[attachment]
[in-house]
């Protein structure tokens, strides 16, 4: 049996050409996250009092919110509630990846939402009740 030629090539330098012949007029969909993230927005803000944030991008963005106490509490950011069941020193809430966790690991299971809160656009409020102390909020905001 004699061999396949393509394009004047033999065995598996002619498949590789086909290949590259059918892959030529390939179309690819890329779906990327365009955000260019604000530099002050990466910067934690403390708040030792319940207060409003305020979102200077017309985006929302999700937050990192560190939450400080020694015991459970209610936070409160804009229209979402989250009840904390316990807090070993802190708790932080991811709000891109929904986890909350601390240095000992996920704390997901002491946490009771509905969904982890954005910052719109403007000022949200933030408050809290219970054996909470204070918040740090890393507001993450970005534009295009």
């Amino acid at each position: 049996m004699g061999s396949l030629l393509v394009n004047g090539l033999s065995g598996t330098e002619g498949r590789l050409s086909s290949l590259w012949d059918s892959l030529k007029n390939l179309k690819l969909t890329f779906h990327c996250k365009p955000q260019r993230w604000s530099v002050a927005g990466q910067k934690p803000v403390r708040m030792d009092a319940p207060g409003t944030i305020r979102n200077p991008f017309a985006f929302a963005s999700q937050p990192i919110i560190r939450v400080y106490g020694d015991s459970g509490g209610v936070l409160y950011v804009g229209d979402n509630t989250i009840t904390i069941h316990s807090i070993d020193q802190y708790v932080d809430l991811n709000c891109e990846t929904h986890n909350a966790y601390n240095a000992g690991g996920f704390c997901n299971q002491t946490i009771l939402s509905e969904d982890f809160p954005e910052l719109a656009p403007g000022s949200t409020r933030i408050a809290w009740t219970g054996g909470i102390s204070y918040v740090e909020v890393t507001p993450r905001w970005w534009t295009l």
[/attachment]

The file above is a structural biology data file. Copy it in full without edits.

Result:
[in-house]
């Protein structure tokens, strides 16, 4: 049996050409996250009092919110509630990846939402009740 030629090539330098012949007029969909993230927005803000944030991008963005106490509490950011069941020193809430966790690991299971809160656009409020102390909020905001 004699061999396949393509394009004047033999065995598996002619498949590789086909290949590259059918892959030529390939179309690819890329779906990327365009955000260019604000530099002050990466910067934690403390708040030792319940207060409003305020979102200077017309985006929302999700937050990192560190939450400080020694015991459970209610936070409160804009229209979402989250009840904390316990807090070993802190708790932080991811709000891109929904986890909350601390240095000992996920704390997901002491946490009771509905969904982890954005910052719109403007000022949200933030408050809290219970054996909470204070918040740090890393507001993450970005534009295009």
């Amino acid at each position: 049996m004699g061999s396949l030629l393509v394009n004047g090539l033999s065995g598996t330098e002619g498949r590789l050409s086909s290949l590259w012949d059918s892959l030529k007029n390939l179309k690819l969909t890329f779906h990327c996250k365009p955000q260019r993230w604000s530099v002050a927005g990466q910067k934690p803000v403390r708040m030792d009092a319940p207060g409003t944030i305020r979102n200077p991008f017309a985006f929302a963005s999700q937050p990192i919110i560190r939450v400080y106490g020694d015991s459970g509490g209610v936070l409160y950011v804009g229209d979402n509630t989250i009840t904390i069941h316990s807090i070993d020193q802190y708790v932080d809430l991811n709000c891109e990846t929904h986890n909350a966790y601390n240095a000992g690991g996920f704390c997901n299971q002491t946490i009771l939402s509905e969904d982890f809160p954005e910052l719109a656009p403007g000022s949200t409020r933030i408050a809290w009740t219970g054996g909470i102390s204070y918040v740090e909020v890393t507001p993450r905001w970005w534009t295009l």